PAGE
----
Los Angeles Times
All of it due to ‘Women Talking’
Miriam Toews’ book heads to the Oscars as a movie. She’s amazed by the reverberations.
In the lead-up to this year’s Oscars ceremony, it’s tempting to ask impossible questions like: Why are movie sequels considered adaptations? Why the blanket snub for “White Noise”? And more generally, what do academy voters have against literary material? Instead, I reached out to the one living author whose story is represented among nominees for adapted screenplay (as well as best picture): Miriam Toews, who wrote the bestselling 2018 novel “Women Talking.”
Scripted and directed by fellow Canadian Sarah Polley, the adaptation captures Toews’ ultimate objective, making us consider the victims of misogyny: the real women and girls behind her story as well as women everywhere.
“Women Talking” is based on horrifying true events in a Mennonite colony in Bolivia. From 2005 to 2009, a group of male colonists repeatedly sprayed cattle tranquilizers into houses at night and violently raped hundreds of the community’s women and girls. The colony’s male leaders alleged that the victims were telling tales — or, given abundant physical evidence of the crimes, were bearing
divine punishment for sins. Finally, women caught assailants entering their homes. The men confessed and leaders turned them over to law enforcement for their own safety.
“Women Talking” imagines that after the perpetrators’ arrest the women hold a vote on whether to leave the colony or to stay. When this results in a tie, the women of two families are appointed to make a timely decision. These are the women we see talking in a hayloft, concealed from the community’s men.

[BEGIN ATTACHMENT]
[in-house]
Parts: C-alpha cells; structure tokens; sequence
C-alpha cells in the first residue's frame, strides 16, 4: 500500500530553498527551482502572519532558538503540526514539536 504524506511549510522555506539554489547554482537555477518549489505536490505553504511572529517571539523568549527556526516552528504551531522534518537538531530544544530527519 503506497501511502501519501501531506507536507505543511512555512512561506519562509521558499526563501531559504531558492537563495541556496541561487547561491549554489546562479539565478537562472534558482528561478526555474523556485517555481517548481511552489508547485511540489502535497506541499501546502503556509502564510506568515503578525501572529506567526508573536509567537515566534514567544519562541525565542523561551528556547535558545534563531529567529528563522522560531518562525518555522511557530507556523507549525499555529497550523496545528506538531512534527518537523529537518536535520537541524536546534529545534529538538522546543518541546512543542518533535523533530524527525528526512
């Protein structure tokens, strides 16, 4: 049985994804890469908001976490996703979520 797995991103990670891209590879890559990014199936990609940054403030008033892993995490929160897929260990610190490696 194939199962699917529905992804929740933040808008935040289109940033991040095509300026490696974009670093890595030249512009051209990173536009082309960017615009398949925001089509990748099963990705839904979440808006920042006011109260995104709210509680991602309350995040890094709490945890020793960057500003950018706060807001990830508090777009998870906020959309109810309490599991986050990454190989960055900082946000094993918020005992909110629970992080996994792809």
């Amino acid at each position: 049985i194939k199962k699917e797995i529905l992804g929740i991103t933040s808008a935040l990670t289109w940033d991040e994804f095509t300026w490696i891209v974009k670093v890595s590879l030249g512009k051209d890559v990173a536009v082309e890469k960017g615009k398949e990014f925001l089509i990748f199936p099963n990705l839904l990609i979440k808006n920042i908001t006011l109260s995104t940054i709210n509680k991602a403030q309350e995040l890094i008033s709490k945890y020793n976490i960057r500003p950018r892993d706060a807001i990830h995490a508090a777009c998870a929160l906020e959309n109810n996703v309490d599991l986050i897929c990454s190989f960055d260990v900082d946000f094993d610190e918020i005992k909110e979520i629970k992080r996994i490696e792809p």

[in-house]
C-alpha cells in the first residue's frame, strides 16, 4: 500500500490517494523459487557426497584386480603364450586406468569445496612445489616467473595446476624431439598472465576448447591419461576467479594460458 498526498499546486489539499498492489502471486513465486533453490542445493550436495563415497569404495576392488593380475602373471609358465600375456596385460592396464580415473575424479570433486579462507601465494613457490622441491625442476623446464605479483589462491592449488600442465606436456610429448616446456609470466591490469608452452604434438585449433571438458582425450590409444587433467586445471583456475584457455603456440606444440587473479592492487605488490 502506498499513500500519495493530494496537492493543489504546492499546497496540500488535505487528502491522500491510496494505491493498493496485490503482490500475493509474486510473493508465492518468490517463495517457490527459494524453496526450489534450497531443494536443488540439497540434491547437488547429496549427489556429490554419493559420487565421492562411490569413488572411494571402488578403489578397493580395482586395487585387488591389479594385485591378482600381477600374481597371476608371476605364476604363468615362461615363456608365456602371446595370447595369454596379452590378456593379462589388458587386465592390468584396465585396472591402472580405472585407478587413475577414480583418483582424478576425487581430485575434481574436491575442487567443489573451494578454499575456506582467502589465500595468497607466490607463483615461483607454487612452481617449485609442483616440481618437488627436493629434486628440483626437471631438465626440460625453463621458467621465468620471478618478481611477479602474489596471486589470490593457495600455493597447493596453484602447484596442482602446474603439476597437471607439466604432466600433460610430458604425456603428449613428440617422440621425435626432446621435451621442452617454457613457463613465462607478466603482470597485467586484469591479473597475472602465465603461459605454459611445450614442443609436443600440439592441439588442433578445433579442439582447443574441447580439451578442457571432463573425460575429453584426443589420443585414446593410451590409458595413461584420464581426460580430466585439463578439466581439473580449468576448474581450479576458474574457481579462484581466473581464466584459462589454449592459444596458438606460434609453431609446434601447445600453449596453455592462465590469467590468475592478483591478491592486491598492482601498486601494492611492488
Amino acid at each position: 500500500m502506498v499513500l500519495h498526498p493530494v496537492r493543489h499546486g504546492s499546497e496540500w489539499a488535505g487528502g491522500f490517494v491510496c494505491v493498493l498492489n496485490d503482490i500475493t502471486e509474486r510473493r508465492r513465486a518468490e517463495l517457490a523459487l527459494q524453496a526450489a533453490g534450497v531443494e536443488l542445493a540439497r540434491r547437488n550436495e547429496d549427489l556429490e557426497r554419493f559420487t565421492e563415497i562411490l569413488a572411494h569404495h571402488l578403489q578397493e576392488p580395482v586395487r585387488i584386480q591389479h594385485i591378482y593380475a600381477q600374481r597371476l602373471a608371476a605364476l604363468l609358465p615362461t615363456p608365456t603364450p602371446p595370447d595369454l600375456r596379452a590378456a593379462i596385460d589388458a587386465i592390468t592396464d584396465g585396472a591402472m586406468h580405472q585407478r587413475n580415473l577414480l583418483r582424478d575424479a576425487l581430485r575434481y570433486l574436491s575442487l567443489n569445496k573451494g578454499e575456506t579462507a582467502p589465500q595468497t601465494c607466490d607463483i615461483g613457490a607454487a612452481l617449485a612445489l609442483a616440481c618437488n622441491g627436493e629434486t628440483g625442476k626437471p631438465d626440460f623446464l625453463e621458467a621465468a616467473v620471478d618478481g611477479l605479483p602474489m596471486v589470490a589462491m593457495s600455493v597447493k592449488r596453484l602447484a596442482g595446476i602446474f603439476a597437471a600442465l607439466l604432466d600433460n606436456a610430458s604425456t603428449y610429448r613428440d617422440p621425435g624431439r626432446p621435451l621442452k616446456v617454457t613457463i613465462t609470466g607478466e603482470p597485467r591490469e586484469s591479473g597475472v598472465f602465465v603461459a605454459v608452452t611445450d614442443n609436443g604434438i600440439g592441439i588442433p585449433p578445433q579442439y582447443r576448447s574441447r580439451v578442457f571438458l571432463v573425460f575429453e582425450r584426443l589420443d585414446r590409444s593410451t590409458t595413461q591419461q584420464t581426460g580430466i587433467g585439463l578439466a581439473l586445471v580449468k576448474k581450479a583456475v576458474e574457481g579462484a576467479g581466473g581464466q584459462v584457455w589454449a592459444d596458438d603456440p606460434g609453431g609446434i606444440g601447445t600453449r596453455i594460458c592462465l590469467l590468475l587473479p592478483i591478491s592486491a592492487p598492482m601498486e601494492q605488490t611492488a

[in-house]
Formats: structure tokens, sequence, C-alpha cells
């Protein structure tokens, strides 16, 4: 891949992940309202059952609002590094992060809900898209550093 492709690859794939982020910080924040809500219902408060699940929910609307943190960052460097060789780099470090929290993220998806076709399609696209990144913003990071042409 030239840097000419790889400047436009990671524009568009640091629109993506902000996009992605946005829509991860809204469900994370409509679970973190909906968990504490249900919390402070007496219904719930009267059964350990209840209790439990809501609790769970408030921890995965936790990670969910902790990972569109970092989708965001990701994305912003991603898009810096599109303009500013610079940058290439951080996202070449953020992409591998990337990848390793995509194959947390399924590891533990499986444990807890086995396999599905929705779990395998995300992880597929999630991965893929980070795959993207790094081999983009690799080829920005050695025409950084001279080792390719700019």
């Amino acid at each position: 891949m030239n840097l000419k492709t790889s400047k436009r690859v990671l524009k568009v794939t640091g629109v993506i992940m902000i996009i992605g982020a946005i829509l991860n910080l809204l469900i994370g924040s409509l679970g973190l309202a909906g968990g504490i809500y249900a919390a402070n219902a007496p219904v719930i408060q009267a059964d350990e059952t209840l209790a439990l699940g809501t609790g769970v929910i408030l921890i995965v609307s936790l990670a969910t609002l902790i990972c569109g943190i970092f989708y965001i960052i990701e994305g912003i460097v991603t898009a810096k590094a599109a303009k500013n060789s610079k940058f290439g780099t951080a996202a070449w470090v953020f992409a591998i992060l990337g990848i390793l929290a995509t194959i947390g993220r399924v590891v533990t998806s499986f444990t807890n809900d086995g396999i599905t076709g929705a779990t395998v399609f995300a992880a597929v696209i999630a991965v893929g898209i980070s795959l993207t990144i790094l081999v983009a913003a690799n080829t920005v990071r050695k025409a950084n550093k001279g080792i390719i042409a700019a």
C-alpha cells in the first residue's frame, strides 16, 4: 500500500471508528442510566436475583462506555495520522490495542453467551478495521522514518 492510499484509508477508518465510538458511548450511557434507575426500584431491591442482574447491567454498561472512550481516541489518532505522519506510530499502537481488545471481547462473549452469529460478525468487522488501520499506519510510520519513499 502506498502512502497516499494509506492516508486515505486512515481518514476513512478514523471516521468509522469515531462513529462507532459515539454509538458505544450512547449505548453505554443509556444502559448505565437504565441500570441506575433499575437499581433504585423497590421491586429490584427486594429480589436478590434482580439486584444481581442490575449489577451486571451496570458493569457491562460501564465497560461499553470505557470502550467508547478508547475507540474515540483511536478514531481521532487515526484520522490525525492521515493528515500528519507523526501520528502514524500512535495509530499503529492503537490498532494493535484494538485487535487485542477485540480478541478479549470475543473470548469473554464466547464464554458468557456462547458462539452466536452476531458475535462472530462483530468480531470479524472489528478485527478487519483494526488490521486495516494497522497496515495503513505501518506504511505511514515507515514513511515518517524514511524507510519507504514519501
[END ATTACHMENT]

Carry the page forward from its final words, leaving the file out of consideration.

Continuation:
If your impression of Mennonites conjures pacifism and bonnets, Toews’ revelations about the stillpopulous fundamentalist contingents will jolt you. She depicts an authoritarian patriarchal culture on par with Taliban rule. Toews grew up in Steinbach, Manitoba, a member of the same Mennonite sect to which the book’s colonists belong. The founders of the Bolivian colony emigrated from Steinbach; they named their community Manitoba.
Toews was astonished to learn that her film is opening at Steinbach’s one movie house. “I was never, ever allowed to go, I could barely whisper the words ‘Keystone Cinema’ without feeling hot flames licking at my heels,” she said during an email interview. In the community, “many will know real victims of these crimes, or will be related to them in some way.” Other adherents have already seen the film. “There are stories of Mennonites going several times, groups of women, singing along to the hymns, giving the film standing ovations, and feeling that they are ‘in the movie.’ ”